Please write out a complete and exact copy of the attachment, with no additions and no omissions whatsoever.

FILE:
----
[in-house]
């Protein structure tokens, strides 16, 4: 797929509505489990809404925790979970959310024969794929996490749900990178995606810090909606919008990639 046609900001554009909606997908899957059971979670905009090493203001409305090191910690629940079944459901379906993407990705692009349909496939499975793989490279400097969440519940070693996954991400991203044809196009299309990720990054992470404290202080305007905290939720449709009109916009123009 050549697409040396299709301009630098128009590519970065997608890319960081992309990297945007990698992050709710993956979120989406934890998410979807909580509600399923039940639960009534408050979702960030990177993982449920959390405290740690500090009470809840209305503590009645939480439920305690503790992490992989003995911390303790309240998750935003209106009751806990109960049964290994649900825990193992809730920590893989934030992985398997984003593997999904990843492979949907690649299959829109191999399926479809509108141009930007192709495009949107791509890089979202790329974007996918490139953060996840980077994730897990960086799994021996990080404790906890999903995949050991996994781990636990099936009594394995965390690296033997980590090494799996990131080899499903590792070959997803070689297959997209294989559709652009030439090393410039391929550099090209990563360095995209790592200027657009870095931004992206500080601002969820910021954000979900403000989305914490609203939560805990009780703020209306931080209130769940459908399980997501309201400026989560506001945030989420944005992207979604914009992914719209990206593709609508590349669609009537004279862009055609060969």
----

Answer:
[in-house]
């Protein structure tokens, strides 16, 4: 797929509505489990809404925790979970959310024969794929996490749900990178995606810090909606919008990639 046609900001554009909606997908899957059971979670905009090493203001409305090191910690629940079944459901379906993407990705692009349909496939499975793989490279400097969440519940070693996954991400991203044809196009299309990720990054992470404290202080305007905290939720449709009109916009123009 050549697409040396299709301009630098128009590519970065997608890319960081992309990297945007990698992050709710993956979120989406934890998410979807909580509600399923039940639960009534408050979702960030990177993982449920959390405290740690500090009470809840209305503590009645939480439920305690503790992490992989003995911390303790309240998750935003209106009751806990109960049964290994649900825990193992809730920590893989934030992985398997984003593997999904990843492979949907690649299959829109191999399926479809509108141009930007192709495009949107791509890089979202790329974007996918490139953060996840980077994730897990960086799994021996990080404790906890999903995949050991996994781990636990099936009594394995965390690296033997980590090494799996990131080899499903590792070959997803070689297959997209294989559709652009030439090393410039391929550099090209990563360095995209790592200027657009870095931004992206500080601002969820910021954000979900403000989305914490609203939560805990009780703020209306931080209130769940459908399980997501309201400026989560506001945030989420944005992207979604914009992914719209990206593709609508590349669609009537004279862009055609060969």